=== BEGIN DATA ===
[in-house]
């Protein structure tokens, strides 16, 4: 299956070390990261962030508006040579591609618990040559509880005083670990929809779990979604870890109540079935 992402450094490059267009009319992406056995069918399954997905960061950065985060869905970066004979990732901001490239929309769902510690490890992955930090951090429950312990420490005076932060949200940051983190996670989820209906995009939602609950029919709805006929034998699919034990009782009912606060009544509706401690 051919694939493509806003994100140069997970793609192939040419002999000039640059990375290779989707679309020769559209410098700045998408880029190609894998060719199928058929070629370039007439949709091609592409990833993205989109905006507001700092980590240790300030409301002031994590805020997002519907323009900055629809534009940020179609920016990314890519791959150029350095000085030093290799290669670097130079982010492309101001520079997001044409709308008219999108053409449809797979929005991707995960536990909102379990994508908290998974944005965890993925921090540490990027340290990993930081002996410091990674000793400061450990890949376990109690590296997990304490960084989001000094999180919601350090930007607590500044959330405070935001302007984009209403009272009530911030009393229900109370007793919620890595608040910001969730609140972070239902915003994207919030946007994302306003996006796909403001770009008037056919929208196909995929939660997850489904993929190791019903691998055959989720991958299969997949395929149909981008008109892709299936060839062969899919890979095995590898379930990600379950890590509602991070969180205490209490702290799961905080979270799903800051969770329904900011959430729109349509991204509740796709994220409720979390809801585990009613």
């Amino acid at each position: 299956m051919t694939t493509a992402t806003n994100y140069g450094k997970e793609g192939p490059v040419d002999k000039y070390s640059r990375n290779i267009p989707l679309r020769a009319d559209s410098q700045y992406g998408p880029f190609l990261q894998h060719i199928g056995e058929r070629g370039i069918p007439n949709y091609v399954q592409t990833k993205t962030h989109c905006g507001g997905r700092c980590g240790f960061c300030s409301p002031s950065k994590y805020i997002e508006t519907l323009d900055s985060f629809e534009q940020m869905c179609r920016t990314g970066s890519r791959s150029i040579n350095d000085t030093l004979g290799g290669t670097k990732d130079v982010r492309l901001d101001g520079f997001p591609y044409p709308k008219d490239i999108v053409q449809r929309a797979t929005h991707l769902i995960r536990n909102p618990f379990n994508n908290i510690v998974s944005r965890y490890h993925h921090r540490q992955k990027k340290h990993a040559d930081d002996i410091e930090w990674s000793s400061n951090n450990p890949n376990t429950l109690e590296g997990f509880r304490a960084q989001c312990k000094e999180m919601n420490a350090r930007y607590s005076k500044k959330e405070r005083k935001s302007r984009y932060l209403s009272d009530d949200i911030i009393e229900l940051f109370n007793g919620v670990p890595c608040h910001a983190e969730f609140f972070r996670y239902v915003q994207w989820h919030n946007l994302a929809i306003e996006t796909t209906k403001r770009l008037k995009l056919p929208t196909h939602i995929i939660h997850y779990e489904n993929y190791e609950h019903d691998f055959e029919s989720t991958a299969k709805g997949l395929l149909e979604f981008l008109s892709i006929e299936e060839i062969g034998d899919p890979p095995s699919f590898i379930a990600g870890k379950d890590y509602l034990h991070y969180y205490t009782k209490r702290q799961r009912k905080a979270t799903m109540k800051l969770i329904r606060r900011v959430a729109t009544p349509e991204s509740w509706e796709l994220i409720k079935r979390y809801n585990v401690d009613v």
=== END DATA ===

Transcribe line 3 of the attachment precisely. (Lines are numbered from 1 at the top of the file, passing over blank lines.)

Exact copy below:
């Amino acid at each position: 299956m051919t694939t493509a992402t806003n994100y140069g450094k997970e793609g192939p490059v040419d002999k000039y070390s640059r990375n290779i267009p989707l679309r020769a009319d559209s410098q700045y992406g998408p880029f190609l990261q894998h060719i199928g056995e058929r070629g370039i069918p007439n949709y091609v399954q592409t990833k993205t962030h989109c905006g507001g997905r700092c980590g240790f960061c300030s409301p002031s950065k994590y805020i997002e508006t519907l323009d900055s985060f629809e534009q940020m869905c179609r920016t990314g970066s890519r791959s150029i040579n350095d000085t030093l004979g290799g290669t670097k990732d130079v982010r492309l901001d101001g520079f997001p591609y044409p709308k008219d490239i999108v053409q449809r929309a797979t929005h991707l769902i995960r536990n909102p618990f379990n994508n908290i510690v998974s944005r965890y490890h993925h921090r540490q992955k990027k340290h990993a040559d930081d002996i410091e930090w990674s000793s400061n951090n450990p890949n376990t429950l109690e590296g997990f509880r304490a960084q989001c312990k000094e999180m919601n420490a350090r930007y607590s005076k500044k959330e405070r005083k935001s302007r984009y932060l209403s009272d009530d949200i911030i009393e229900l940051f109370n007793g919620v670990p890595c608040h910001a983190e969730f609140f972070r996670y239902v915003q994207w989820h919030n946007l994302a929809i306003e996006t796909t209906k403001r770009l008037k995009l056919p929208t196909h939602i995929i939660h997850y779990e489904n993929y190791e609950h019903d691998f055959e029919s989720t991958a299969k709805g997949l395929l149909e979604f981008l008109s892709i006929e299936e060839i062969g034998d899919p890979p095995s699919f590898i379930a990600g870890k379950d890590y509602l034990h991070y969180y205490t009782k209490r702290q799961r009912k905080a979270t799903m109540k800051l969770i329904r606060r900011v959430a729109t009544p349509e991204s509740w509706e796709l994220i409720k079935r979390y809801n585990v401690d009613v």